From birth all the way to death, our bodies are constantly changing. Let's take a look at what happens as we age. When you have a normally functioning pituitary gland, human growth hormone (HGH) contributes to these processes.
As soon as we're born, we start developing our muscle strength and nervous system. One of the first things we learn to do as babies is focus our eyes. By the age of two, our vocabulary begins taking shape. As toddlers and children, we begin developing finer muscle control and motor skills. Later, puberty causes quick growth and hormonal changes. As we move into adulthood, we stop growing and reach physical maturity. We have HGH to thank for most of these developments.
In our 30s and early 40s, the level of HGH in our bodies begins to decline. Our metabolism slows, causing the "middle-aged spread" that so many people try to avoid. Between the ages of 40 and 65, we see our muscle strength decline, along with our vision and hearing. Our late 50s to early 60s may bring some cognitive decay as well.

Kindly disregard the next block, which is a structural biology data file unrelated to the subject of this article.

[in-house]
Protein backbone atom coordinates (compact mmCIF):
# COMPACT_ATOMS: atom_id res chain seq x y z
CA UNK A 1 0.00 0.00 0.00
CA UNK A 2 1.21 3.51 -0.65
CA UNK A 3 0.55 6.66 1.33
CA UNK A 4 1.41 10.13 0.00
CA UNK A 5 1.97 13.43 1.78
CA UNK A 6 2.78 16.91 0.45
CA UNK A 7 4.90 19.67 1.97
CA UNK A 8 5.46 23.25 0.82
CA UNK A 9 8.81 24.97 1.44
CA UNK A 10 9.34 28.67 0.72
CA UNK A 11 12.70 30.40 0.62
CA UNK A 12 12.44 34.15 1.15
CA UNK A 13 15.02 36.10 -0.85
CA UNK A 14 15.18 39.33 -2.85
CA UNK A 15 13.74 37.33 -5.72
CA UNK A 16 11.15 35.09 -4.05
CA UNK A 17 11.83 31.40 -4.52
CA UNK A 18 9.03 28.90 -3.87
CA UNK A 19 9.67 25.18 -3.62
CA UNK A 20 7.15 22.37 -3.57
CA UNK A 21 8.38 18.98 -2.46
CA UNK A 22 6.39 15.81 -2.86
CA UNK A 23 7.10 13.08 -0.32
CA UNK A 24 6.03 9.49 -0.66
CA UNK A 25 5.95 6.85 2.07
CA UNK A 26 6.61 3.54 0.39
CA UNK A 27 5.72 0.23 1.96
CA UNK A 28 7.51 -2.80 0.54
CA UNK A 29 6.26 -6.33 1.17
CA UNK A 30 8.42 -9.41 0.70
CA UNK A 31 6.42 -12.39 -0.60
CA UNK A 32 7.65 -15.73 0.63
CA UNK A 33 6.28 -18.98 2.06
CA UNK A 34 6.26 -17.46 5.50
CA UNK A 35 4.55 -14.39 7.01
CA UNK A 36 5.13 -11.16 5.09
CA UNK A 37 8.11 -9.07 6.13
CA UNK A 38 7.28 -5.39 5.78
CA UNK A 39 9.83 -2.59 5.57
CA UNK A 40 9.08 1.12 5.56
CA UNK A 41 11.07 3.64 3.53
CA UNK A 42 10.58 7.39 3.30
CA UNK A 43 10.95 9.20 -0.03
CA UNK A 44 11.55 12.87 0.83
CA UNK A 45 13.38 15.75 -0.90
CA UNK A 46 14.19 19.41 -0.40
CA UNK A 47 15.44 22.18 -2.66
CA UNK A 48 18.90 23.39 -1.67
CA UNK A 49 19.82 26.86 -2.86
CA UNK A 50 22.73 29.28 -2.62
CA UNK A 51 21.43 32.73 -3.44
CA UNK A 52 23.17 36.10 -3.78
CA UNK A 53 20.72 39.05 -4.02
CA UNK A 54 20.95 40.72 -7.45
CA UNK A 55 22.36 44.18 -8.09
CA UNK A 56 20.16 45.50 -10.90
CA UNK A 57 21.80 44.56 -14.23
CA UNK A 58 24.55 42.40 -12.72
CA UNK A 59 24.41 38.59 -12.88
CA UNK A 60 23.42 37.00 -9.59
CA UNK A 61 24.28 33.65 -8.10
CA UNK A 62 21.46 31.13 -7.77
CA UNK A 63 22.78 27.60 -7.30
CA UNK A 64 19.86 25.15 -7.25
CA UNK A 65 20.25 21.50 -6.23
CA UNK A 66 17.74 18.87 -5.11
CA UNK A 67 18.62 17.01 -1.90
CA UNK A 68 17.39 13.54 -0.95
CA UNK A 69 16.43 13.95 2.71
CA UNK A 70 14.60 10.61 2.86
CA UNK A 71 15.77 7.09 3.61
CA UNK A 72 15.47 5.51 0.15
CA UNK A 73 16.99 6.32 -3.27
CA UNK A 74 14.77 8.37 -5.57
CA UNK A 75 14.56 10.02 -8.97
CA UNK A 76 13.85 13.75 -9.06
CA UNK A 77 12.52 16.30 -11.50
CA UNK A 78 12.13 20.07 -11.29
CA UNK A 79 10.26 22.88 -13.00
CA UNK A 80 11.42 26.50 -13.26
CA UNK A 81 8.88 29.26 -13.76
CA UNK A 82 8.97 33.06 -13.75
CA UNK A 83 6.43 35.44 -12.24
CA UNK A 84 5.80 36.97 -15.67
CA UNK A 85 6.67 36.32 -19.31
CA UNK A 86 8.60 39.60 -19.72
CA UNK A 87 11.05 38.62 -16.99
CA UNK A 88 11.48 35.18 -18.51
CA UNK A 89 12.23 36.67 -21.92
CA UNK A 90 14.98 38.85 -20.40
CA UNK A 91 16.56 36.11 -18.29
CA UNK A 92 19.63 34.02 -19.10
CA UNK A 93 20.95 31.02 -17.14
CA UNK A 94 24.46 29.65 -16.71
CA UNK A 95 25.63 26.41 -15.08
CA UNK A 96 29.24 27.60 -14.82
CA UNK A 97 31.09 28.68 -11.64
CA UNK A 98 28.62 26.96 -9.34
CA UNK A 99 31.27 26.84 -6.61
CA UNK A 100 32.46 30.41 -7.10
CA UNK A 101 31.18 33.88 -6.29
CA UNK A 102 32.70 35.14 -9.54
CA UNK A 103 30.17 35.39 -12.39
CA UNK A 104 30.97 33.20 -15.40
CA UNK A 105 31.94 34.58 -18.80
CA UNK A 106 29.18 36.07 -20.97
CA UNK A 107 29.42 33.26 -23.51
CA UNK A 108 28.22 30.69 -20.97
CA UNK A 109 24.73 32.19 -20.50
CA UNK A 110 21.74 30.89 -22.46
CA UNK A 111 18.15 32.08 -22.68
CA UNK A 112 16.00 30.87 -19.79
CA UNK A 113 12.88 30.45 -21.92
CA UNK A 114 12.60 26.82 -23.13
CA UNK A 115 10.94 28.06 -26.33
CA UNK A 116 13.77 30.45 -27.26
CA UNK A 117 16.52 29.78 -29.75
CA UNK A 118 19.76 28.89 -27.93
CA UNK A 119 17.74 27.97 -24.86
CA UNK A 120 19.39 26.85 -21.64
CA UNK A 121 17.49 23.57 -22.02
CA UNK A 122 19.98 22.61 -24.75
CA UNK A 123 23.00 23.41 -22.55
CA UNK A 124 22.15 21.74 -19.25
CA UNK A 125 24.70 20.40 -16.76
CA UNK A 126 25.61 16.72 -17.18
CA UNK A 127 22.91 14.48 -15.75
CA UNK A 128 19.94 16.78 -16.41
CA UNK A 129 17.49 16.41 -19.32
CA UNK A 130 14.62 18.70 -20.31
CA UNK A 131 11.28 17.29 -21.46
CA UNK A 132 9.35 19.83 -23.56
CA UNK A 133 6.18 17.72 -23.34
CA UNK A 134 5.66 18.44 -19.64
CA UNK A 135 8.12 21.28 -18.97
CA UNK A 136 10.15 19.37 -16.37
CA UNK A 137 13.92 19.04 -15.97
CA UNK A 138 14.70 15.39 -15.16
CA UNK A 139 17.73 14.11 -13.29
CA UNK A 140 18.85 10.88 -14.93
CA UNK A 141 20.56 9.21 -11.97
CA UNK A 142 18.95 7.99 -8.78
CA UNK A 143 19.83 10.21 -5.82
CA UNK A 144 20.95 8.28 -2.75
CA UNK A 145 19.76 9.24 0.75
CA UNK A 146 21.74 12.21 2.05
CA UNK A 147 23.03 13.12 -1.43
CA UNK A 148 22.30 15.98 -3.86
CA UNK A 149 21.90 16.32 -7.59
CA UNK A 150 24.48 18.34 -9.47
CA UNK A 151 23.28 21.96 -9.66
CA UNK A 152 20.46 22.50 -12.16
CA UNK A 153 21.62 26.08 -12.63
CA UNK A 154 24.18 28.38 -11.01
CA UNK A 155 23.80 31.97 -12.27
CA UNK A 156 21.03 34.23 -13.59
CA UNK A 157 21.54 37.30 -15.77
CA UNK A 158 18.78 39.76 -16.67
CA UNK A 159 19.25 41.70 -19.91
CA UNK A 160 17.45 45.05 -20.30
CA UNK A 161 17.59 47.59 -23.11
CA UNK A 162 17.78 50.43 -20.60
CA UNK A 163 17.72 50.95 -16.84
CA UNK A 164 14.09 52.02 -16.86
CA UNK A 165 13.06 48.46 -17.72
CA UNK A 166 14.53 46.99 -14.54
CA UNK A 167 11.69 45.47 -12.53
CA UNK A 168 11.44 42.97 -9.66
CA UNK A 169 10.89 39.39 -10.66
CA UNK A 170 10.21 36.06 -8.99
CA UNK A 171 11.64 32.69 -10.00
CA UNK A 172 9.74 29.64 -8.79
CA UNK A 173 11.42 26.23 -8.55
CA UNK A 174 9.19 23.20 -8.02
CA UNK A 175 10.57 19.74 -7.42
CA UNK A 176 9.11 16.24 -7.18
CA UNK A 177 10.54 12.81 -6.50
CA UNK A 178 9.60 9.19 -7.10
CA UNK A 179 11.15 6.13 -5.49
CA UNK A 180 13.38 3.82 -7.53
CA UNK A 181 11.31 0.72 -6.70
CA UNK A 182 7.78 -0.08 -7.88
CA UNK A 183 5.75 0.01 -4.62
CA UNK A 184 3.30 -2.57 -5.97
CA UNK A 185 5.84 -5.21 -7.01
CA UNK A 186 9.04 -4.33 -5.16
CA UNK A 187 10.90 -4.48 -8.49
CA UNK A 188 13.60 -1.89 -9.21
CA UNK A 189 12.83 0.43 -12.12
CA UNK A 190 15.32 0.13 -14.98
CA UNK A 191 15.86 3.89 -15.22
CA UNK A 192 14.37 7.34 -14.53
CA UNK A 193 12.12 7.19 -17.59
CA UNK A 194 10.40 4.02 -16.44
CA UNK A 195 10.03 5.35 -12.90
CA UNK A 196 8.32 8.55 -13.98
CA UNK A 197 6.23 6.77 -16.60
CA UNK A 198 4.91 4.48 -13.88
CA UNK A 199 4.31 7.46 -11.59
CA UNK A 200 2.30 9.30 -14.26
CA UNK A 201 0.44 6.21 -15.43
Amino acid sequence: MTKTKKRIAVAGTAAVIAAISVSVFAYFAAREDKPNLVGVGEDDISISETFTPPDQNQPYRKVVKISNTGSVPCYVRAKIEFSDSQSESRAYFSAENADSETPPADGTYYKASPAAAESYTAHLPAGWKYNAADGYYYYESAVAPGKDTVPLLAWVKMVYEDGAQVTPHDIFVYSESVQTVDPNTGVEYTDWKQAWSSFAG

Moving into our late 60s and beyond, our skin becomes less elastic. Our joints and bones may become brittle. Medical conditions like heart disease or cancer become more likely as our bodies are unable to repair themselves the way they used to. At this point, the levels of HGH in our bodies are only one-fifth or less of what they were during youth.
Proponents of HGH claim that the hormone can help decline or even reverse this aging process. They say that raising the HGH levels in their bodies has helped them with everything from weight loss to undoing damage from congestive heart failure [source: DeSimone]. Next, we'll see what the medical community thinks.